Meanwhile, other sections of local rail lines across Japan have been closed after natural disasters, including the Kesennuma Line in Miyagi Prefecture and the Ofunato Line in Iwate and Miyagi Prefectures, which suffered damage during the Great East Japan earthquake in 2011. As passenger numbers had already declined on both lines, East Japan Railway Co. gave up restoring the damaged sections and converted the tracks for rail services. Bus Rapid Transit (BRT).
Hokkaido Railway Co.’s loss-making Hidaka line was also removed after suffering damage from high waves in 2015 and has since been converted to bus services.
In 2017, some sections of Kyushu Railway Co.’s Hita-Hikosan Line were suspended after being damaged by torrential rains. Soeda City and Toho Village in Fukuoka Prefecture, as well as Hita City in Oita Prefecture, requested the line be restored, but JR Kyushu requested a total of 160 million yen per year to the three municipalities, saying that even if the line was restored, an annual deficit of 260 million yen was expected.
The village of Toho was willing to make a financial contribution, but the other two municipalities did not accept the request. In 2020, it was decided to switch the line to a BRT service. Hiroaki Shibuya, 72, a former mayor of Toho who was in charge of negotiations at the time, said, “JR was determined to abolish the unprofitable line. We cannot win without the solidarity of the mayors involved.
Perhaps due to climate change, heavy rains occur almost every year in many parts of the country. Several JR lines run along coasts or near mountains, where the risk of disaster is high.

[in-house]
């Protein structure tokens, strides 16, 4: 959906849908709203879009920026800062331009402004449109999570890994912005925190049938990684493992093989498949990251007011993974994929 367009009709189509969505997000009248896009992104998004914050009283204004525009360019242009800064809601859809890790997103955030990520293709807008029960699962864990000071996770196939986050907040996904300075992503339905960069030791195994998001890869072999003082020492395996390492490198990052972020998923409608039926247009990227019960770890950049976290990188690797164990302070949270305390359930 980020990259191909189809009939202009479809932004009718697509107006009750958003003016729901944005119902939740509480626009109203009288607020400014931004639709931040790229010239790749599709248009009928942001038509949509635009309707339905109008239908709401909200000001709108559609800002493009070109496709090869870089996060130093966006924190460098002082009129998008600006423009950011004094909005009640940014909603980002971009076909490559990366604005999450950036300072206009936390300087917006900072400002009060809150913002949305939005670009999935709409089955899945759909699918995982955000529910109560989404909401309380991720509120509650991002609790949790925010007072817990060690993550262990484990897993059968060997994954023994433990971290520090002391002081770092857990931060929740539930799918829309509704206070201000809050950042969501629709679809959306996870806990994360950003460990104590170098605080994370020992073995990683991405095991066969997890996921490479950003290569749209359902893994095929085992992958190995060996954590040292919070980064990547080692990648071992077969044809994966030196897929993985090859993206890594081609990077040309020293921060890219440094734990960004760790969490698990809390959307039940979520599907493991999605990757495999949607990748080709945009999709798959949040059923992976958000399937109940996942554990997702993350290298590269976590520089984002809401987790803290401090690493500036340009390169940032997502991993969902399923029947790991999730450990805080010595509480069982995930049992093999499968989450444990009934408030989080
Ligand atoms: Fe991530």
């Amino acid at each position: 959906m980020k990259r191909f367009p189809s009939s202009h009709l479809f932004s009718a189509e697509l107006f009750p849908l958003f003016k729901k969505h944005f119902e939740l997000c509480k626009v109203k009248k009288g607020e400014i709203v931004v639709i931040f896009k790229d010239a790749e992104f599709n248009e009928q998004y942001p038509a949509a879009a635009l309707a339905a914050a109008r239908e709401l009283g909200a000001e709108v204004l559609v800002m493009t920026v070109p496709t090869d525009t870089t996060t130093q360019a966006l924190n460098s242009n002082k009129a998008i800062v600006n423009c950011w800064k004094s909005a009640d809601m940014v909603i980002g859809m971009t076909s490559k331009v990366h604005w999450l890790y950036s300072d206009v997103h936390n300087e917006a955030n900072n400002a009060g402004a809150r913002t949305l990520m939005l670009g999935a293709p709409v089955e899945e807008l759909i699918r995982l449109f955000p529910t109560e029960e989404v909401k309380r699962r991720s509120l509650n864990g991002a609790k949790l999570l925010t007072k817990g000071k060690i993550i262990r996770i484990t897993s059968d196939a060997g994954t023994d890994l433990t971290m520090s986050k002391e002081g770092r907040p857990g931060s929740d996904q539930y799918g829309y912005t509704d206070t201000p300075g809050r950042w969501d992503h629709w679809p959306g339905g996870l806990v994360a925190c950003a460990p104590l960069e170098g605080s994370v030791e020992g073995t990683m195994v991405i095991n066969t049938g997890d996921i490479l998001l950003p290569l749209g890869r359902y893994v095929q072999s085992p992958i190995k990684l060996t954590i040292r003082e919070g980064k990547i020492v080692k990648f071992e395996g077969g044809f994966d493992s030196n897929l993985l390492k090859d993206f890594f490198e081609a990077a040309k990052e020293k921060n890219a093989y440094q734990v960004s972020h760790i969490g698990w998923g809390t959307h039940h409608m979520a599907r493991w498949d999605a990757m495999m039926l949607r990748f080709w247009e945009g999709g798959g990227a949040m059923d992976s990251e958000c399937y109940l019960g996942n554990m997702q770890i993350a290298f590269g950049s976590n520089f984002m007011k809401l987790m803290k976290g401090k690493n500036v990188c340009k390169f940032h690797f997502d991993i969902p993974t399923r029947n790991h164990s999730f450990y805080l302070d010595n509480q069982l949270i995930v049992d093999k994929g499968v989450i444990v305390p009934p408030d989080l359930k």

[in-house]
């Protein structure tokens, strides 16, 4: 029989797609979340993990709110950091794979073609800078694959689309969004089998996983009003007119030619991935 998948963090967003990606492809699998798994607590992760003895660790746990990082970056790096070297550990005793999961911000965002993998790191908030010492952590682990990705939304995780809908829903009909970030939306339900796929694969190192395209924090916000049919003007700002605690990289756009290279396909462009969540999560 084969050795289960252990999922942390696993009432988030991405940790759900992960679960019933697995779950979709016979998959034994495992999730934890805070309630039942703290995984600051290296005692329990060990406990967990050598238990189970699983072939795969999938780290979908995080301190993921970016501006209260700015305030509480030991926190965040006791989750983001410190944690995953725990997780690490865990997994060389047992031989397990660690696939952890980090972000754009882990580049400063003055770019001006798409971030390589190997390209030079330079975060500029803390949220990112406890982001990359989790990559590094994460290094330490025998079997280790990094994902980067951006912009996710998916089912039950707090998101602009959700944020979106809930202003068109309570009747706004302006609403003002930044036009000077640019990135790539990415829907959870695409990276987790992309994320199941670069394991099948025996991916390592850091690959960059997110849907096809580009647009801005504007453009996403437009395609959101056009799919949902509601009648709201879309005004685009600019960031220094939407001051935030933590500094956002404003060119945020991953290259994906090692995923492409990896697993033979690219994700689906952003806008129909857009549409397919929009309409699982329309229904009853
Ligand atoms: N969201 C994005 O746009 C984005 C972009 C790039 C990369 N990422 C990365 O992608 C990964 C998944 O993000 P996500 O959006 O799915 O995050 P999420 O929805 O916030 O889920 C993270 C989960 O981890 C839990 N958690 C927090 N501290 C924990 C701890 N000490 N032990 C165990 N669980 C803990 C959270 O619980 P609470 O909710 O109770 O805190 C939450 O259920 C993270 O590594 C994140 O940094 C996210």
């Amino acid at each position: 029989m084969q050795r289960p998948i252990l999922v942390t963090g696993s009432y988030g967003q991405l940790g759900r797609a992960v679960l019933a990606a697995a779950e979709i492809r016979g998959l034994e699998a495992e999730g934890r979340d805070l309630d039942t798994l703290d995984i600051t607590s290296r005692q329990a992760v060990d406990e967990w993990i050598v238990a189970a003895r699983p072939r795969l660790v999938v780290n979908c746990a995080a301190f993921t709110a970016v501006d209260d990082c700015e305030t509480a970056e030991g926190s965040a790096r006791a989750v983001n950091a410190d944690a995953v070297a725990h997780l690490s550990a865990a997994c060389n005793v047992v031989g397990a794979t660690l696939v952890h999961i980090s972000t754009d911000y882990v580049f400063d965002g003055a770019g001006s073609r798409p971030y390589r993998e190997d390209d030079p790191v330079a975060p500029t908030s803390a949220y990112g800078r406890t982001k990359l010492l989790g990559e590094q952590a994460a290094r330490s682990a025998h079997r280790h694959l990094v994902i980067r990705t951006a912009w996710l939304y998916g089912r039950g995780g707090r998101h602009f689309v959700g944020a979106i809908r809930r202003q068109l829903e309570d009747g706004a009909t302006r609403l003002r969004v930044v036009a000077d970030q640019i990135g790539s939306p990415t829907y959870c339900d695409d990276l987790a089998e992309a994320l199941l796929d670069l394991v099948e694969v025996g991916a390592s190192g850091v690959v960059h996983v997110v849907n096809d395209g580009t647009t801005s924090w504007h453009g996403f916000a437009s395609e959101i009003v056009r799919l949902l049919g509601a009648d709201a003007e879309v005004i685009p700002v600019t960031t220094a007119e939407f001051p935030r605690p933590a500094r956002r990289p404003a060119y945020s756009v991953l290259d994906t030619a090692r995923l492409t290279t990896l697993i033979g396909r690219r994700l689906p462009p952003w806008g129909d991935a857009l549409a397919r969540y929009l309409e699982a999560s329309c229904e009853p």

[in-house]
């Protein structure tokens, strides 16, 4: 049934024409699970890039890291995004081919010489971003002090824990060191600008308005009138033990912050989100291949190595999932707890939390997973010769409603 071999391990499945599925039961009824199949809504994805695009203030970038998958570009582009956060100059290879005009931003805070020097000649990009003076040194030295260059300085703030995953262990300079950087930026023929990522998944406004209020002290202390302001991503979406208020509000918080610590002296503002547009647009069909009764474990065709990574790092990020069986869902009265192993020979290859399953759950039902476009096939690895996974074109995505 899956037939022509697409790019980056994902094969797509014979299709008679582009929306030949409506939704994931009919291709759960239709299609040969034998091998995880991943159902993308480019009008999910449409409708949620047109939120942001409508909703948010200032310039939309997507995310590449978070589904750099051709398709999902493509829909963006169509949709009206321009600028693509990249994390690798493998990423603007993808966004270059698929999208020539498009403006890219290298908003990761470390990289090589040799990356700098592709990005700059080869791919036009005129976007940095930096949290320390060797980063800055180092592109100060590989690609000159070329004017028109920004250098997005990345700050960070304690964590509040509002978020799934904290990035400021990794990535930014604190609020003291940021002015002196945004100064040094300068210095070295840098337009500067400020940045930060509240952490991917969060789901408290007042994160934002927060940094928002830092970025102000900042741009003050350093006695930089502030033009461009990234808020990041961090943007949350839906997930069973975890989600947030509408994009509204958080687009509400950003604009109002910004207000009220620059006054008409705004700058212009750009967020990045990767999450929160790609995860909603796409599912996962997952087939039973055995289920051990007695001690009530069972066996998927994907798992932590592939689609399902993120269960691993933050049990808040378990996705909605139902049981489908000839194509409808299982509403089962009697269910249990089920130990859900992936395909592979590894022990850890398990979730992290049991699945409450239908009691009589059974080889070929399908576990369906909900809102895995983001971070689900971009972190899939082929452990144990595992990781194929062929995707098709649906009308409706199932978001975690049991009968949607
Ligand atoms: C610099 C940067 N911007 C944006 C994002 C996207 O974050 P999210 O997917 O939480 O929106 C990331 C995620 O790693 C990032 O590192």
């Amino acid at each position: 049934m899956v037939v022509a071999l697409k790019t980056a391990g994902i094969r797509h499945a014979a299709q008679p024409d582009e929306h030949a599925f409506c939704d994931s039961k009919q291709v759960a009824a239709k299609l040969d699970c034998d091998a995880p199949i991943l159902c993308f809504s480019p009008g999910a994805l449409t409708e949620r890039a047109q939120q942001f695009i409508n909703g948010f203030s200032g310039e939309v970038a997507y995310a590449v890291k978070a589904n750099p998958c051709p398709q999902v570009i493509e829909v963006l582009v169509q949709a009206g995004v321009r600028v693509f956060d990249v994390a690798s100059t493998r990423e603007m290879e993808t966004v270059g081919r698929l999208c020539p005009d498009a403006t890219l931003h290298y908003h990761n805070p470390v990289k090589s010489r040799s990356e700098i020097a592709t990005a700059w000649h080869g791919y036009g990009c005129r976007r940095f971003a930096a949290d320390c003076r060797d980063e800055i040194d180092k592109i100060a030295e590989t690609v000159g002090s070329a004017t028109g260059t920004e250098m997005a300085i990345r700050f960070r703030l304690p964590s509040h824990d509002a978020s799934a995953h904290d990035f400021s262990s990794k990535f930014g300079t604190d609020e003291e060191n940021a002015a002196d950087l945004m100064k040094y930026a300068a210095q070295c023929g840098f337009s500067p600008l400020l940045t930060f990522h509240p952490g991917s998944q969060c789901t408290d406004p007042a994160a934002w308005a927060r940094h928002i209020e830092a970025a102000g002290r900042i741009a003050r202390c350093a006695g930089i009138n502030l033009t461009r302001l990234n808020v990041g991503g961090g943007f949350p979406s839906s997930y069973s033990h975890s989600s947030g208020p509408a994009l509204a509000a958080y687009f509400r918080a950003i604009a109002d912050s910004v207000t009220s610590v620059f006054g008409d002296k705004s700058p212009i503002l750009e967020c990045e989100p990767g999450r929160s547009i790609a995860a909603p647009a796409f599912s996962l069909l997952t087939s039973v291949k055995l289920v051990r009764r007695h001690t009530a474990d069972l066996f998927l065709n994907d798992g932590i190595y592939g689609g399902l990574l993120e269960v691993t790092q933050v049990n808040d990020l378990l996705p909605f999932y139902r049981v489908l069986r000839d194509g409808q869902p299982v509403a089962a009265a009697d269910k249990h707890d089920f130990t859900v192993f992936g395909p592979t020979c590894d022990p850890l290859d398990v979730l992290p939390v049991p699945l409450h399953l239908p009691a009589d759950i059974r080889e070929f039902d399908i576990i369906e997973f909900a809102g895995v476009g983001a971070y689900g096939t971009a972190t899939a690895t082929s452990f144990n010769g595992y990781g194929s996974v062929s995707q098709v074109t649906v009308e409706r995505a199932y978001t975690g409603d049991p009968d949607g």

Hirokazu Kato, a professor of public transport policy at Nagoya University’s Graduate School of Engineering, points out that “JR wants to cut highly unprofitable lines in the event of a major disaster.”
Kato says that if municipalities are serious about saving their local lines, residents should take the initiative to use the lines, and local governments should be actively involved in taking disaster prevention measures.
In the aftermath of torrential rains in 2018 that damaged the Geibi Line and other lines in Hiroshima Prefecture, JR West restored them all. However, the business environment has changed drastically since the pandemic hit in 2020.
According to the balance sheets of loss-making lines announced by JR West, five sections of the Geibi line, including the one with the Misaki River Bridge No. 1, were on average in the red by a total of 2.3 billion yen between the fiscal year 2017 and fiscal year 2019.
A local government official along the Geibi line fears that the difficult trading conditions will further damage the future of the local line.
“Disasters can happen at any time. If something like the torrential rain in western Japan happens again, I wonder if the railway line can be saved,” the official said.
This section introduces topics and issues covered by the Chugoku Shimbun, the largest newspaper in the Chugoku region. The original articles were published on April 15 and 16.